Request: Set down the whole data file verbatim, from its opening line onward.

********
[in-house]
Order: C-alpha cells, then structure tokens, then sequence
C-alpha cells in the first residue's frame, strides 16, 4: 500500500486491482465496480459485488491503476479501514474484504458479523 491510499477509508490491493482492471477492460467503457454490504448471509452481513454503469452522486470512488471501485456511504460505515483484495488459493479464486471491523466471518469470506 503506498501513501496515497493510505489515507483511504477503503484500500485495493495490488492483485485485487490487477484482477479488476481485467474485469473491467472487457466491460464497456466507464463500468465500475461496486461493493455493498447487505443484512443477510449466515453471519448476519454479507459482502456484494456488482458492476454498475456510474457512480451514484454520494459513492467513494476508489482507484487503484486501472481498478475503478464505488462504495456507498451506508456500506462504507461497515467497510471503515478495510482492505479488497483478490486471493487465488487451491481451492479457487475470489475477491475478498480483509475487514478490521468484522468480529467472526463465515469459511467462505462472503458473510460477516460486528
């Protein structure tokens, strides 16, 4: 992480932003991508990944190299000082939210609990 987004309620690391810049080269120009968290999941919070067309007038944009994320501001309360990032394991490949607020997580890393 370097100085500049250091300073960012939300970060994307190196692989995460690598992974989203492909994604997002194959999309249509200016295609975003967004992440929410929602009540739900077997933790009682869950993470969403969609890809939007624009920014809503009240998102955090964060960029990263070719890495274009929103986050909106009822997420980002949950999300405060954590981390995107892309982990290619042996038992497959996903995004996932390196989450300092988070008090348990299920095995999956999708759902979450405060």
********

[in-house]
Order: C-alpha cells, then structure tokens, then sequence
C-alpha cells in the first residue's frame, strides 16, 4: 500500500486491482465496480459485488491503476479501514474484504458479523 491510499477509508490491493482492471477492460467503457454490504448471509452481513454503469452522486470512488471501485456511504460505515483484495488459493479464486471491523466471518469470506 503506498501513501496515497493510505489515507483511504477503503484500500485495493495490488492483485485485487490487477484482477479488476481485467474485469473491467472487457466491460464497456466507464463500468465500475461496486461493493455493498447487505443484512443477510449466515453471519448476519454479507459482502456484494456488482458492476454498475456510474457512480451514484454520494459513492467513494476508489482507484487503484486501472481498478475503478464505488462504495456507498451506508456500506462504507461497515467497510471503515478495510482492505479488497483478490486471493487465488487451491481451492479457487475470489475477491475478498480483509475487514478490521468484522468480529467472526463465515469459511467462505462472503458473510460477516460486528
């Protein structure tokens, strides 16, 4: 992480932003991508990944190299000082939210609990 987004309620690391810049080269120009968290999941919070067309007038944009994320501001309360990032394991490949607020997580890393 370097100085500049250091300073960012939300970060994307190196692989995460690598992974989203492909994604997002194959999309249509200016295609975003967004992440929410929602009540739900077997933790009682869950993470969403969609890809939007624009920014809503009240998102955090964060960029990263070719890495274009929103986050909106009822997420980002949950999300405060954590981390995107892309982990290619042996038992497959996903995004996932390196989450300092988070008090348990299920095995999956999708759902979450405060």